(Now that you’re published, I hope you get her to see her own project through.)

ME:  Have you always lived here in the Tri-Cities? Please describe your childhood and the role that books played in your life. (I would love to post a picture of you as a child.)

CANDI:  I was born and raised here in the Tri-Cities, as were both of my parents. I come from a family described as ‘his, hers, and ours’ by my mother. I have five sisters and two brothers and I am the third oldest. I was also the reader in the family. Everyone made fun of me because I had my nose in a book at family gatherings and vacations. (Sounds familiar.) My uncles made a point of teasing me (and tickling me) just so that I would surface long enough to say hi.

My big brother loved to grab the book I was currently reading and remove the bookmark or close it, hoping I would lose my place in it. I learned to memorize the page number. As I grew older, I found that two of my grandmothers and my dad were readers too.  At that point, I loved to listen to them talk about books. They read different genres than I do but I adore listening to people I love talk about the books they love. It provides a glimpse into their soul that nothing else does. (Very true.)

CandiAge2(Candi at 2 and already looking at books)

ME:  How old were you when you first realized you were good at writing, and which individual(s) in your life provided your strongest encouragement?

CANDI:  I am still waiting to realize I am good at writing. I am still shocked when someone gushes about my stories. I keep working at it and hoping to get better with every word I write. (And that is exactly what will make you better and better.)

My big brother, Brian, was one of the first to encourage me to write. He said, “You should write a book. You read enough books you ought to know how to write a good one.” That might not seem like much but if Brian saw potential in you and pointed it out, you paid attention.

Brian Picture(Candi’s older brother Brian)

All of my friends are very encouraging, in particular my friends Shairylann and Veronica. (Hmm…I wonder if this is the Veronica I know.) They are both so very honest with me that when they admire my writing I can’t help but believe it. They are also very analytical and questioning which helps a ton when it comes to filling in the blanks in my stories.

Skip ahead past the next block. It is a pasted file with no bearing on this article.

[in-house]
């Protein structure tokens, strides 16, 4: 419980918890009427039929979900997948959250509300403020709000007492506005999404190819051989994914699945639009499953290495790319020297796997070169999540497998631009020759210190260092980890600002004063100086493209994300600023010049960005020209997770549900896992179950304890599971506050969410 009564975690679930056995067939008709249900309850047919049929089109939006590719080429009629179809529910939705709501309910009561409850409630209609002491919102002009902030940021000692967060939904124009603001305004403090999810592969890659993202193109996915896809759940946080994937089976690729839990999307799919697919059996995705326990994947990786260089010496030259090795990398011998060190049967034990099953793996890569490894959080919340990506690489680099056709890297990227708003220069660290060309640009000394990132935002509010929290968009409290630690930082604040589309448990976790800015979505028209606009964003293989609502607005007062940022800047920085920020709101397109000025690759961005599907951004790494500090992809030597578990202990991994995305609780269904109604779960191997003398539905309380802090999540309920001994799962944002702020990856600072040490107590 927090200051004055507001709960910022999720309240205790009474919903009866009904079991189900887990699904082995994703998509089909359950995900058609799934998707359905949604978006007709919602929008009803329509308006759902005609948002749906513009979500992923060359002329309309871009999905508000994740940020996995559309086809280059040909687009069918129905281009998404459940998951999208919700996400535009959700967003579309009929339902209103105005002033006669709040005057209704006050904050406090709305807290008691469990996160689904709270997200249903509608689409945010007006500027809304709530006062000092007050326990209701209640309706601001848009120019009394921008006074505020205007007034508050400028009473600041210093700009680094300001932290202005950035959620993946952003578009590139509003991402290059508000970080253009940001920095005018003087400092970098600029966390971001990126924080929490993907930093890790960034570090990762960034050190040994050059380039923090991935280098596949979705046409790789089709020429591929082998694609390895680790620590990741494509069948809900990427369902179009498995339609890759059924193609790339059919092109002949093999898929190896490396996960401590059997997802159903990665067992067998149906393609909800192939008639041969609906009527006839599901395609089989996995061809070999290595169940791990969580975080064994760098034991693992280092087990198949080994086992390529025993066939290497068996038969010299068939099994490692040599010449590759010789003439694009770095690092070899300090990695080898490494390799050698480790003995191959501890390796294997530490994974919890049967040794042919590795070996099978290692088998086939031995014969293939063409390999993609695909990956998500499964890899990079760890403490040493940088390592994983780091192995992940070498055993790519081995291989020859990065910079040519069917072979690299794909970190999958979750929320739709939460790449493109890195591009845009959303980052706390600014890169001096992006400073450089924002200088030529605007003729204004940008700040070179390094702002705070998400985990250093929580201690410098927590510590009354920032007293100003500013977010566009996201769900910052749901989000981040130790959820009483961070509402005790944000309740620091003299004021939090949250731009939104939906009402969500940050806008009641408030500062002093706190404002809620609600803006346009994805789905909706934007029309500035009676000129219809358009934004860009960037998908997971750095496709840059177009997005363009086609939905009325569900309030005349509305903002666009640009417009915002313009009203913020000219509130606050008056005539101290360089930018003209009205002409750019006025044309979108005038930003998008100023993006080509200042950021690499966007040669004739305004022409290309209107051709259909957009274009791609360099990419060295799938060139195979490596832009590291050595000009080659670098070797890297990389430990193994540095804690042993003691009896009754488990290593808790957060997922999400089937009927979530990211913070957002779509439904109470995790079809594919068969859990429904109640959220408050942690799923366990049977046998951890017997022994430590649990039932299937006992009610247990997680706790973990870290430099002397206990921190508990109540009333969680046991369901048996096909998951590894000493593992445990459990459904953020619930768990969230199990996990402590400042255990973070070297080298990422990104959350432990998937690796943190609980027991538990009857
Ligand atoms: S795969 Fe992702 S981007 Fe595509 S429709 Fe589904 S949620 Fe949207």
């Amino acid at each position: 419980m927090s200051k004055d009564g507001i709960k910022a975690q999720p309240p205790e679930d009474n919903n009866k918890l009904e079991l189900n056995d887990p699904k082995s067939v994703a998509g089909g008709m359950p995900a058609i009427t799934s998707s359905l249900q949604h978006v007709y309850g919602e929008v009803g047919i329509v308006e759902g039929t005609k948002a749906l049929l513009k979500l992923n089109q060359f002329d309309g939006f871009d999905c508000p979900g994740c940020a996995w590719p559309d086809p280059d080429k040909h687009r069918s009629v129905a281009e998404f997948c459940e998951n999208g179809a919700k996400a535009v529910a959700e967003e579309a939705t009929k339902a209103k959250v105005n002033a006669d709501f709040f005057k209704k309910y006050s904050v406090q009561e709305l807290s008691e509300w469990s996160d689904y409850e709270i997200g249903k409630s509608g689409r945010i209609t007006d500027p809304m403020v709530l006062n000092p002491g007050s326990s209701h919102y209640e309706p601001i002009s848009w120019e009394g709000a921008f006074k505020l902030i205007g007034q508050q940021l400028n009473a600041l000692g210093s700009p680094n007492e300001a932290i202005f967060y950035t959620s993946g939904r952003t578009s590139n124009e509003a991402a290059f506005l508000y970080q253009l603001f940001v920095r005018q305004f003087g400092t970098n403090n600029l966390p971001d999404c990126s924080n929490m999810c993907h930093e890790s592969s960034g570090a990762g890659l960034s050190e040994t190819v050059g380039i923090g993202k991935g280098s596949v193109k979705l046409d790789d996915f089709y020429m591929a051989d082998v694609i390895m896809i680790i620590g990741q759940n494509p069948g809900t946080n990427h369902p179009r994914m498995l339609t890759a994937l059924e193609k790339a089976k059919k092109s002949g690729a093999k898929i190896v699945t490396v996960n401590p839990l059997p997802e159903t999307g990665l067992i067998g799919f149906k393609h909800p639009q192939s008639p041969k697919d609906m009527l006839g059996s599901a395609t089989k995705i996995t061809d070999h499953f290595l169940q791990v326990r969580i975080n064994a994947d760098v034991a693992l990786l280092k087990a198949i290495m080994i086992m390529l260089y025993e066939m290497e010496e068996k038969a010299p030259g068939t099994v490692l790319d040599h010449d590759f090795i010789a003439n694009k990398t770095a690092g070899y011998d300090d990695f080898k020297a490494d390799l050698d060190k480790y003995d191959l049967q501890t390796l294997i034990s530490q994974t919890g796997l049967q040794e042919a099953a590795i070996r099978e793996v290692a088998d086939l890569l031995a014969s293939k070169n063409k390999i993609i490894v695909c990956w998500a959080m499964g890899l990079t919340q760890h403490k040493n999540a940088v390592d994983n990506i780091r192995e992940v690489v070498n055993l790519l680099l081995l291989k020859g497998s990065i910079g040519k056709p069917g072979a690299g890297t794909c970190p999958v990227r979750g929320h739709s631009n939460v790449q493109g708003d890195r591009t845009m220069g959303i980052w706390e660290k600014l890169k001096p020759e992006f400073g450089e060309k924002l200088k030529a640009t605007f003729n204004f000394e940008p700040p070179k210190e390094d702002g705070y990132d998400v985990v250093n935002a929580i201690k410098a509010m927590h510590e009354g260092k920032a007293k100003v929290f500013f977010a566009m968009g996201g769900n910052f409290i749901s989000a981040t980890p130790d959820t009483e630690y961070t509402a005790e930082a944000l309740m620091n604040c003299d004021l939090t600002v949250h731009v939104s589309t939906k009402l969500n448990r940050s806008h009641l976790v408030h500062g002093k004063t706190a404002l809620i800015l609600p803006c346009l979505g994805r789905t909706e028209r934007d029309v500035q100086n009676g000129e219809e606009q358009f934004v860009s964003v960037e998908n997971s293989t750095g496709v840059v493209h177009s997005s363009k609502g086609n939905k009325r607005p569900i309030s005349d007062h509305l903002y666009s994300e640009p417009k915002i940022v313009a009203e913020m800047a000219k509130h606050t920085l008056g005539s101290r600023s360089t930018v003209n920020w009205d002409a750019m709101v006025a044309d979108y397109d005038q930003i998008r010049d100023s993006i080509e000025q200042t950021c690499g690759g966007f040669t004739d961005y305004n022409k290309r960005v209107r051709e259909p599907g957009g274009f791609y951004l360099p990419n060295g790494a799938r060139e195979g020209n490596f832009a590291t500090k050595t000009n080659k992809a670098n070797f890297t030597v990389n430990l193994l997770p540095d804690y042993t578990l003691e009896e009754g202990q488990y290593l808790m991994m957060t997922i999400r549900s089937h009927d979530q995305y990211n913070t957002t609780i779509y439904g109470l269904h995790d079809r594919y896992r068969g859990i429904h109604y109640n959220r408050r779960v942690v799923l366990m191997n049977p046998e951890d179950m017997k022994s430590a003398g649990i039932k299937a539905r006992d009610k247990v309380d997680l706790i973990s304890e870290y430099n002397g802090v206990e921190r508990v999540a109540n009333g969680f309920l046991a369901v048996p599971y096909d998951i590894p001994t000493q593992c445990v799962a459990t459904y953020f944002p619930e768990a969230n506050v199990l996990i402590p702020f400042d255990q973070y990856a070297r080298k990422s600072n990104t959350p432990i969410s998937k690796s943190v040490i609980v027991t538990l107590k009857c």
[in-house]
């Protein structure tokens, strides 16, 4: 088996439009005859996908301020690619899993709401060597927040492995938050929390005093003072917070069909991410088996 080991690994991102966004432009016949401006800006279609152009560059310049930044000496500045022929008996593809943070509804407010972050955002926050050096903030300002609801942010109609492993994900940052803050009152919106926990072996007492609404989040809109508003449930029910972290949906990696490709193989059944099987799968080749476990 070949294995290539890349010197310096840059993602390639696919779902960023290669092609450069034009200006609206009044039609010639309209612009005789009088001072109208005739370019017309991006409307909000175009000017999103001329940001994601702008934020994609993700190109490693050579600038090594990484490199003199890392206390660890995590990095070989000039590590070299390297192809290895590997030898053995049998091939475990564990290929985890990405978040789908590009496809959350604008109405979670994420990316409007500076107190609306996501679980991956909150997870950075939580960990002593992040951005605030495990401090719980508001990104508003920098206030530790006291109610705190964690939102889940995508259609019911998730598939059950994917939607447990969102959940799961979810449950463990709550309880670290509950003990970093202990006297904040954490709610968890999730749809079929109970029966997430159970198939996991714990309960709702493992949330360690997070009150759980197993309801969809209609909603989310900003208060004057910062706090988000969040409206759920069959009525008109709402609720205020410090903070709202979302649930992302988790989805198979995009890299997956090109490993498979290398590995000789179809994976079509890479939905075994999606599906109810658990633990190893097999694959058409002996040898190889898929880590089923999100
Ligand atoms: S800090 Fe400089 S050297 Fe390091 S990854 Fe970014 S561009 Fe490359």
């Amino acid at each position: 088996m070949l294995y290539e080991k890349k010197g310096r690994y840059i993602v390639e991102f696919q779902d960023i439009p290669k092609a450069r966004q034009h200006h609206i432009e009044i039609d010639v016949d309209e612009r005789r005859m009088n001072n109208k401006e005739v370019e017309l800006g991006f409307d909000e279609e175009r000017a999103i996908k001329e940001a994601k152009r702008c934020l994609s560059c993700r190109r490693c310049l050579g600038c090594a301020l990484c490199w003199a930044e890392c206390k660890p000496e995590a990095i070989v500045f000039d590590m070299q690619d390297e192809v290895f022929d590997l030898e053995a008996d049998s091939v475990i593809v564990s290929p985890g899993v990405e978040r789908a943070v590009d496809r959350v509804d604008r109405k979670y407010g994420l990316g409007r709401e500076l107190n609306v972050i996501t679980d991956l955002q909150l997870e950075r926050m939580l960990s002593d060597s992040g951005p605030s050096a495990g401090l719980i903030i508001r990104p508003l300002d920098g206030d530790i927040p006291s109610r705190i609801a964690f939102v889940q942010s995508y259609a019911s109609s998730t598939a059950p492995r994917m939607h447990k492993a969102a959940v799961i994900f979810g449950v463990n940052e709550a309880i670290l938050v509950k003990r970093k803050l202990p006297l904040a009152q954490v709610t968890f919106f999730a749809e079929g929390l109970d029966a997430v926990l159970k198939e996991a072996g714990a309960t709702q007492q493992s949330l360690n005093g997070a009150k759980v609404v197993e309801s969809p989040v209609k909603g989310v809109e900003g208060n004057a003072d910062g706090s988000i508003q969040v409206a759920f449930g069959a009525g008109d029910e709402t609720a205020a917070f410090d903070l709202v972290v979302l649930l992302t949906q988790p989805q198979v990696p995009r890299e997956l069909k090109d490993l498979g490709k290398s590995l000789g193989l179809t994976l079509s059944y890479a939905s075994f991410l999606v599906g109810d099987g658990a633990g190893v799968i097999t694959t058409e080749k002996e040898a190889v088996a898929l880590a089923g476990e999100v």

Finally, the first time I shared my writing professionally was at a writer’s workshop at MisCon in Missoula, MT. I wrote a short story, Dragonslayers Anonymous, and turned it in to be critiqued by professional authors. Patricia Briggs was one of the authors who read my short story and she had a lot of good things to say about it. Since then she has encouraged me in my writing every time she sees me. Her husband even promised to build me a display case for my first print book. (How generous and what a terrific idea!)

ME:  Why fantasy?

CANDI:  Why not fantasy? I look at the fantasy genre as a door to almost every other genre out there. I can set a romance or a mystery or a horror story against a backdrop of the mystical. There are so many things I can do within the fantasy genre that I get excited at the possibilities.

ME:  Have you pursued any degrees having to do with writing? How important is the formal study of literature or writing, in your opinion, in an author’s career?

CANDI:  I have a degree in Social Sciences with an emphasis on English and History. Before I pursued that degree I was a drama major. (Now that’s key, in my opinion. I’ve found that so many great writers have a background in theatre.) While neither are directly for writing both have given me some insight into the process of creating characters and plot. (Agreed!)

In my opinion, a formal study of literature or writing is not necessary. Reading is where it’s at. Reading in your genre, reading other genres, reading non-fiction; this is how one learns about writing. I think that a degree in anything else will give a writer a sandbox to build ideas from. A college education gives you a lot of opportunity to people watch and exposure to new ideas which are also great things for a writer. But reading and reading a lot is where it’s at.

Unknown

ME:  Tell us a bit about the short stories that make up your anthology, IN DREAMS. How do they differ and how are they alike? Is there a common or recurring theme in your writing and, if so, how would you describe it?

CANDI:  Oh no, I’m back in English class. (LOL. I had to include at least one uncomfortable question to keep you on your toes.) I don’t write with a look to theme or mood or any of those words they use in literature classes. I write about characters in bad situations and then I kick them when they are down. IN DREAMS is a collection of the first five short stories I have shared with the world.